[Otto Spijkers is Assistant Professor of Public International Law at Utrecht University and Arron Honniball is a Student of the LL.M. Public International Law at Utrecht University]
As the Millennium Development Goals (MDGs) approach their target date of 2015, the international community has begun developing post-2015 goals; the Sustainable Development Goals (SDGs). A number of concurrent work streams were established, including the High-Level Panel of Eminent Persons on the Post-2015 Development Agenda (HLP). It was emphasised throughout the resulting report of the HLP and at the launch event on May 30, 2013 that various global public consultations shaped that report and will continue to shape the SDGs development process.
In this post we wish to assess whether there is a meaningful opportunity for global public participation in the formulation of the SDGs. Are citizens, individually or organized, provided with an opportunity to influence the development, implementation and/or evaluation of the SDGs?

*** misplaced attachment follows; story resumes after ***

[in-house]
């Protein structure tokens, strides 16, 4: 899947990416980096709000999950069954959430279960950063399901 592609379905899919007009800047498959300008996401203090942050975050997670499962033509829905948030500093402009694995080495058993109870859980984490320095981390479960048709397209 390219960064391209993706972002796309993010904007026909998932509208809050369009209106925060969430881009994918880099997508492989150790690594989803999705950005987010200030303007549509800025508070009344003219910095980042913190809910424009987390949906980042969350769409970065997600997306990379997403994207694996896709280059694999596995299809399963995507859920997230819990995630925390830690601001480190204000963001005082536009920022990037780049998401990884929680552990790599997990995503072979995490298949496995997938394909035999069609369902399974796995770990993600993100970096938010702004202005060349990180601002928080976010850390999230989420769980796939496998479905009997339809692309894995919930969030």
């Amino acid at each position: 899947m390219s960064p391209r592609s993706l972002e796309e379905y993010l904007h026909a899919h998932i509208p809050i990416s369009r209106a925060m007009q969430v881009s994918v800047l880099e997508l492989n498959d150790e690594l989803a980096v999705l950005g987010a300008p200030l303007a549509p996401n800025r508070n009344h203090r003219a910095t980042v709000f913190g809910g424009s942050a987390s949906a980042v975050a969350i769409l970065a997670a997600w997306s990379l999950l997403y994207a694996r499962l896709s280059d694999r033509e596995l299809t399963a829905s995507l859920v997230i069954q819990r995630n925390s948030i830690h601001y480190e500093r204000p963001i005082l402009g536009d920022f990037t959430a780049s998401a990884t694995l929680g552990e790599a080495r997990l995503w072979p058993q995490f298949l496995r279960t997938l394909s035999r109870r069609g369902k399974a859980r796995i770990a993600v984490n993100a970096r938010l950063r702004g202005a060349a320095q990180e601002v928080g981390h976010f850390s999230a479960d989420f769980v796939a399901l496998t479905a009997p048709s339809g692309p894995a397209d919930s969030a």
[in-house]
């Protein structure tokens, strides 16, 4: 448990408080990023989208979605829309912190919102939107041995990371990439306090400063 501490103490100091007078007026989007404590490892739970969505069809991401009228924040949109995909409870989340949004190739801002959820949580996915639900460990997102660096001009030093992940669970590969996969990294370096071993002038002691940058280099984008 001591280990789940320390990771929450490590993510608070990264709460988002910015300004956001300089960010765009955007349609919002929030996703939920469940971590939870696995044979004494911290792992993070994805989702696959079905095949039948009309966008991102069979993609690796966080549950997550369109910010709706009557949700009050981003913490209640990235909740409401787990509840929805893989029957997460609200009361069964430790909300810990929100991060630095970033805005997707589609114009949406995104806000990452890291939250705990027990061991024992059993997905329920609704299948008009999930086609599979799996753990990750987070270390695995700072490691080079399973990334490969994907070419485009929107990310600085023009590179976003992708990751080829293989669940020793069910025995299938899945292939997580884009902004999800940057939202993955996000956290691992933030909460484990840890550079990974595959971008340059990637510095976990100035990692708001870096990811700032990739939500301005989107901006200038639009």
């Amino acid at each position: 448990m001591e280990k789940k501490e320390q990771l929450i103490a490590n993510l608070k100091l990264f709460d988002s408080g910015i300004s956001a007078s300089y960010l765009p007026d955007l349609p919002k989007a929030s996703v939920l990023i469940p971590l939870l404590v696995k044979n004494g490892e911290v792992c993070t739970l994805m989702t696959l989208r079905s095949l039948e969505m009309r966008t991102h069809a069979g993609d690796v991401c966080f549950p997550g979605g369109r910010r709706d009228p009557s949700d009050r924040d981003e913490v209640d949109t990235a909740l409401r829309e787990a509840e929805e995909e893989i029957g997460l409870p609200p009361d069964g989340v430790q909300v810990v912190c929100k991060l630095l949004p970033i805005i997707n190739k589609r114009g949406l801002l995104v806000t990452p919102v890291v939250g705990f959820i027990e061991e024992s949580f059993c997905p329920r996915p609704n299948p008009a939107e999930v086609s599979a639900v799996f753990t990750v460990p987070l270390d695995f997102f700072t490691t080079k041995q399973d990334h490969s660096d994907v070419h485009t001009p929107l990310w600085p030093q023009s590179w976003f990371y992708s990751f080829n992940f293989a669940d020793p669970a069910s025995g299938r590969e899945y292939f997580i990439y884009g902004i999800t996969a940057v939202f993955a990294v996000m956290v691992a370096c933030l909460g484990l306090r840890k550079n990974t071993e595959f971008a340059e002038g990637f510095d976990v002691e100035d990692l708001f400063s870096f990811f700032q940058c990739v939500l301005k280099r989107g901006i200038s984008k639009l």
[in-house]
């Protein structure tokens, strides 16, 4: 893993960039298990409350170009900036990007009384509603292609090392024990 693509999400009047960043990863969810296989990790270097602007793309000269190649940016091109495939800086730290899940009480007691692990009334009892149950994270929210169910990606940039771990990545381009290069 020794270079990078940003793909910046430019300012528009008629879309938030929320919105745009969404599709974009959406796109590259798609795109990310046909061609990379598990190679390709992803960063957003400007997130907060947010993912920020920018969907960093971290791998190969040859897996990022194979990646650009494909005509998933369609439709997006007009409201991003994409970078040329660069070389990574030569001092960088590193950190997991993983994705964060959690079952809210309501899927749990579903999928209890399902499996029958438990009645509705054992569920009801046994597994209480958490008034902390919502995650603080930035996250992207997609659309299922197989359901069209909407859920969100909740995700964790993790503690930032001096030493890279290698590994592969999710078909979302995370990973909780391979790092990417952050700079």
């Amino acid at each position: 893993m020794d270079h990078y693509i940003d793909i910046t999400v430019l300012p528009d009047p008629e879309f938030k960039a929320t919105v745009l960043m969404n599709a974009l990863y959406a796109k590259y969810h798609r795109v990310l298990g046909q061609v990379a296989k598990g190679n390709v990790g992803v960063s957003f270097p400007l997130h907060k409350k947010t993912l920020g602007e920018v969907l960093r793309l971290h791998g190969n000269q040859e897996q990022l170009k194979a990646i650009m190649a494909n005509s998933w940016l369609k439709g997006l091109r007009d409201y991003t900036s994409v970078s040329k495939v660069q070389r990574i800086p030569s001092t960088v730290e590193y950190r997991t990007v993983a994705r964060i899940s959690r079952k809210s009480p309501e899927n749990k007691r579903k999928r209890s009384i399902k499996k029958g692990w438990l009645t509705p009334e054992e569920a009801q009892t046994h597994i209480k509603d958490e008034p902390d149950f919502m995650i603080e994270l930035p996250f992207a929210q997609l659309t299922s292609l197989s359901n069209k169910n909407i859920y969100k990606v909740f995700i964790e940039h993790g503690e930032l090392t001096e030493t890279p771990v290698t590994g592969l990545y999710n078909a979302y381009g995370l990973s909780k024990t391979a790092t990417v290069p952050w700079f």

For international lawyers and political scientists, it is especially interesting to look at this “experiment” in global public participation. Are we witnessing the start of a new process of global policy-making, with global public consultation as one of its principal steps? Such process would proceed roughly as follows: First the UN conducts a global public consultation; then a group of experts use the results of the consultation as the basis for a comprehensive report, and this report is then the basis of a UN-led negotiation process, which will ultimately lead to commitments accepted by the community of States.